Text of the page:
Earlier this week Google launched the Beta version of Sync – free tools for synchronizing your mobile phone’s Contacts and Calendar with your Google account.
Phones supported by Sync include the Apple iPhone, Blackberry, Symbian, and Windows Mobile.
As you might suspect, I’m quite excited about Google Sync, and I’m glad to see Windows Mobile support included. I’ve written a few articles already on syncing Windows Mobile Contacts and Calendar with varying services, all without Outlook. Here are some previous tutorials:
I’m definitely going to try my hand at setting up Google Sync, and am especially curious to see how it compares with the mighty NuevaSync. Expect future articles and opinions related to this topic in the near future.
In the meantime, if you have already tried Google Sync, I’d love to hear some thoughts.
Classes have started again at most universities, so now is the perfect time to make sure those grades don’t start slipping. While studying hard and making A’s come naturally for some people, most of us need a little help and motivation.
One of the most tried-and-true methods of studying is to create and review flashcards. While I can personally attest that flashcards have helped me pass many classes (especially Latin – semper ubi sub ubi), I hate dealing with flashcards. It seems that I’m always running out, or losing them, or maybe I can’t read what I previously wrote. It’s a mess.
Fear not. Here are seven online resources for creating and managing flashcards online. With a little luck (and some hard work), they can help you make the grade this semester.
Link – https://www.studybulb.com (DEAD)
StudyBulb describes itself as a free online collaborative community for study materials. The site launched in April 2008 and is still in early Beta. Despite their Beta status, they have a growing number of existing flashcards that you can browse, ranging from Elementary difficulty through College. Of course, you can create a free account and start contributing your own. Read more
In case you are wondering how to take screenshots on your Windows Mobile Smartphone or Pocket PC, let me show you. In my experience (with WM5), Windows Mobile has no built-in way to take screenshots, but there are a few free utilities available that can provide that functionality.
Here are three free tools for taking screenshots on Windows Mobile:
Of the three, my personal favorite is Screen Capture, by Illium Software. Read more
I knew this would happen. Last night my Windows Mobile Smartphone suffered a serious meltdown. I tried repeatedly (and desperately!) to make it boot, but all to no avail. I tried everything from taking out the battery to yelling at it – I even thought about swinging a dead chicken over my head, but nothing helped. The device would mockingly make it to the booting logo, then freeze.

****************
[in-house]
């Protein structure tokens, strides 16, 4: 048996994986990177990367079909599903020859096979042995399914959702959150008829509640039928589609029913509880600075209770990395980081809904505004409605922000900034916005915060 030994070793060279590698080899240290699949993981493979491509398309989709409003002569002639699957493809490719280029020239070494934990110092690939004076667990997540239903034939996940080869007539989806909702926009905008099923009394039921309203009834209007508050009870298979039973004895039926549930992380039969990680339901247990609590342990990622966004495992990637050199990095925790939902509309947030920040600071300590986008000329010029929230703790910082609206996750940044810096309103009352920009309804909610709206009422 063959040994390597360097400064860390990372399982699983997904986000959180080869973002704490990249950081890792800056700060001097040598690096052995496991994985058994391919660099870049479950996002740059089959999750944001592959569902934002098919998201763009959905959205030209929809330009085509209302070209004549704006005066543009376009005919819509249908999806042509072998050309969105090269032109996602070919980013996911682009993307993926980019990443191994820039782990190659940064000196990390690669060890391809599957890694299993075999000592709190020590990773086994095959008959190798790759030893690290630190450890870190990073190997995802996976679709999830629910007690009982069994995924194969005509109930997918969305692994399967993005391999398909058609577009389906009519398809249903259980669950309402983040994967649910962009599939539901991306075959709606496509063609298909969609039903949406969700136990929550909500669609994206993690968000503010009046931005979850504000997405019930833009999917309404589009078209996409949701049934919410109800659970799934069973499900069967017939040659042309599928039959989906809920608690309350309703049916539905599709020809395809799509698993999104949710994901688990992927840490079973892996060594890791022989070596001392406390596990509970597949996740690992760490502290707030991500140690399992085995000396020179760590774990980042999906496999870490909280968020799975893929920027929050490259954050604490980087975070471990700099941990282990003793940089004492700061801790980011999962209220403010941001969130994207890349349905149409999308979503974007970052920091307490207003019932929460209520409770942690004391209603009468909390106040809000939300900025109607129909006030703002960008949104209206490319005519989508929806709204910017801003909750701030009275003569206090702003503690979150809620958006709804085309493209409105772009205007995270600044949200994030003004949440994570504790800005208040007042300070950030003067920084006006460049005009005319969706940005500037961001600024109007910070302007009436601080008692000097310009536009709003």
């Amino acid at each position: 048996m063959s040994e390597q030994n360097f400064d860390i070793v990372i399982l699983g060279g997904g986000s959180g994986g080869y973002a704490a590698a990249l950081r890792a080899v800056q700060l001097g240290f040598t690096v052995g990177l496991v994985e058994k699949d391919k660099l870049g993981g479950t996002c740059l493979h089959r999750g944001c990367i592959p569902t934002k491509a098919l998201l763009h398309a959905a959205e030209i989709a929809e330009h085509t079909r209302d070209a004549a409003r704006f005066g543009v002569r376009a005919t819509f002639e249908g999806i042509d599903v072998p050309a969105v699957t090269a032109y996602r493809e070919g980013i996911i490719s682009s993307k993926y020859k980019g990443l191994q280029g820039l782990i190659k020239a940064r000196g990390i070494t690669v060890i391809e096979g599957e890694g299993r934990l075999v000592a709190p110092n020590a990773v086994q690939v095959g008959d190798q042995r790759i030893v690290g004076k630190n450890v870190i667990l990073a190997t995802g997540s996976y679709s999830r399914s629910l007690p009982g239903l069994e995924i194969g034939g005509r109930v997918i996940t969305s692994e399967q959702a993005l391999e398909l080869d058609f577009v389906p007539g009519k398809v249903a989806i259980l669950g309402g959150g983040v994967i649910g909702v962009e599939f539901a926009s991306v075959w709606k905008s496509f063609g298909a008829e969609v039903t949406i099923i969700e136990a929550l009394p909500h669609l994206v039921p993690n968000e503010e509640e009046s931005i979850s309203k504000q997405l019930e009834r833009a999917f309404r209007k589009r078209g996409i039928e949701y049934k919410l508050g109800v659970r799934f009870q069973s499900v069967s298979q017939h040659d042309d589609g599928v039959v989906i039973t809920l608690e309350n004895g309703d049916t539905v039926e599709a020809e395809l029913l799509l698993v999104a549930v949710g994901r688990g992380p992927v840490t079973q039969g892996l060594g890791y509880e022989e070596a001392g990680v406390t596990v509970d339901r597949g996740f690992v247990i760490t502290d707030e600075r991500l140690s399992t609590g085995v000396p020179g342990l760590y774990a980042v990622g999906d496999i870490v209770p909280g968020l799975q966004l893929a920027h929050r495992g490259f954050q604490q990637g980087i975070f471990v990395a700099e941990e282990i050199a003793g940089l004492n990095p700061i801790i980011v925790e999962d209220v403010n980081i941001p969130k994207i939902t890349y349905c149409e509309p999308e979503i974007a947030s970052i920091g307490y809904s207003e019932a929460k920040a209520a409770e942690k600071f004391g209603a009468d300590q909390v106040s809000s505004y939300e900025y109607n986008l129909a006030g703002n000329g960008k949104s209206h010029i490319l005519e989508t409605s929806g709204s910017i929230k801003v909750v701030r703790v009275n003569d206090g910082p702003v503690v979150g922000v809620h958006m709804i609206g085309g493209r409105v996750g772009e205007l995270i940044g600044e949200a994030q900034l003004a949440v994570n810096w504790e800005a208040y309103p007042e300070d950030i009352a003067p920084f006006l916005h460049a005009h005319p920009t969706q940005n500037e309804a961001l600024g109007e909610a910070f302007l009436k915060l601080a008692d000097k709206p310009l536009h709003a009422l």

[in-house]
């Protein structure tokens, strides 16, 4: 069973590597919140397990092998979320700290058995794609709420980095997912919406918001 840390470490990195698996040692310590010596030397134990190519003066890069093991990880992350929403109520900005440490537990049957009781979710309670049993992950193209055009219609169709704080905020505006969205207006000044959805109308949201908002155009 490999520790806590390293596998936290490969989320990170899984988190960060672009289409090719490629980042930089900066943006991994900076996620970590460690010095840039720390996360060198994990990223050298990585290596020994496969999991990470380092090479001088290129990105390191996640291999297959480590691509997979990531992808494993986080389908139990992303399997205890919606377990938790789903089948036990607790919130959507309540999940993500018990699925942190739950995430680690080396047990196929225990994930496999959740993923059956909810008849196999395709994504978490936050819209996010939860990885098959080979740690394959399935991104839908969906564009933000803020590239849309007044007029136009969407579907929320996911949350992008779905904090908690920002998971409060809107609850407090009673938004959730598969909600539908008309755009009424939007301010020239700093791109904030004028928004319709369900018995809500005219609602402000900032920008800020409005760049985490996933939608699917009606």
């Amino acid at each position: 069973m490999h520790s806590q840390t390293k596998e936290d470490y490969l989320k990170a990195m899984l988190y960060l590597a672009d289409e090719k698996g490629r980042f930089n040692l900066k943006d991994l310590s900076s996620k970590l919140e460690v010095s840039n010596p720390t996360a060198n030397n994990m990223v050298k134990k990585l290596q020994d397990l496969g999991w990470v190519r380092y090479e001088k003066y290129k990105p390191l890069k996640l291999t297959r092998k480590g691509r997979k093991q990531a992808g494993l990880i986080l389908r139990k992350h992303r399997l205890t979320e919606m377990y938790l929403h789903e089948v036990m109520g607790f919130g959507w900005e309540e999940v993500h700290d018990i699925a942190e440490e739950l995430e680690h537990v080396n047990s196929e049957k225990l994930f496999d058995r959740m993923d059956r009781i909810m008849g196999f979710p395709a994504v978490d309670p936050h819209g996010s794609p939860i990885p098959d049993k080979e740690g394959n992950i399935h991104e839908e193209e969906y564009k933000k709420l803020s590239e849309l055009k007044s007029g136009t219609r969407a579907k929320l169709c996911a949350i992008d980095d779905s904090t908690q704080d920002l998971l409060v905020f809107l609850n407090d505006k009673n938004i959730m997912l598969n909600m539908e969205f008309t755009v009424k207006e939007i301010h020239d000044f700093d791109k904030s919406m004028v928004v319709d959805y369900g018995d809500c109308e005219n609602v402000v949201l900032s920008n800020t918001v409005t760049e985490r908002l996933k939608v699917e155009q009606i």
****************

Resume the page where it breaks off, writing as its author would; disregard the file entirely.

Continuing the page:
I’ve owned my MOTO Q for six months now, and this is the third meltdown that has occurred. As with the previous failures, I had to resort to a hard reset to make the dumb thing start working again. As you might suspect, a hard reset wipes out ALL the data on the device. All contacts, e-mail, and other data are gone. Poof!
Just in case you need to know, it’s easy to perform a hard reset on a MOTO Q. Heck, I’ve gotten quite good at it! While the device is off, simply hold down the middle button (between the arrows), then hold down the power button (end call). After several seconds, the hard reset prompt will appear, and your data will disappear into the mists. Read more
A few days ago I wrote about syncing your Windows Mobile contacts and calendar over the Internet for free using Funambol. Today I’m going to show you how to accomplish the same task, plus the ability to synchronize your contacts and calendar with Plaxo, Mozilla Thunderbird, and Google Calendar.
Excited yet? Let me show you how neat this truly is – how would you like the ability to add an event to Google Calendar and have it automatically update on Thunderbird AND your Windows Mobile device (Smartphone or PocketPC)? Sound good? How about adding a new Contact on your phone and having it show up in Thunderbird (or vice versa)? What if I tell you that you don’t even need to install anything on your phone? Oh, and here’s the best part – the entire process is FREE. Read more
I have a love/hate relationship with my MOTO Q smartphone. I love it because it helps me stay connected on-the-run, because it has a big keyboard, and because I got a great deal on it.
I hate it because it runs Windows Mobile 5, which has crashed a few times so badly that I’ve had to reset my phone, wiping out all my information.
There’s a big problem with Windows Mobile – Microsoft wants you to use their Activesync software to backup your contacts, calendar, and other files. That’s all fine and dandy, but surprise, surprise! Activesync only interfaces nicely with Outlook. Linux/Mac users, and Windows users who dislike (or can’t afford) Outlook are locked out in the cold. Sorry.
This is a HUGE problem, especially for potential GNU/Linux adopters. Here’s a typical scenario: Joe User hears about this “Linux” thing and decides to give it a shot. He tries it, likes what he sees, and is considering switching full-time, but then Joe decides to plug in his Windows Mobile-based smartphone or PocketPC. Uh oh. Nothing happens. Joe User is savvy enough to do a little searching, but quickly realizes that syncing his Windows Mobile device to Linux is going to be about as easy as convincing Microsoft to switch to a UNIX-based kernel! Read more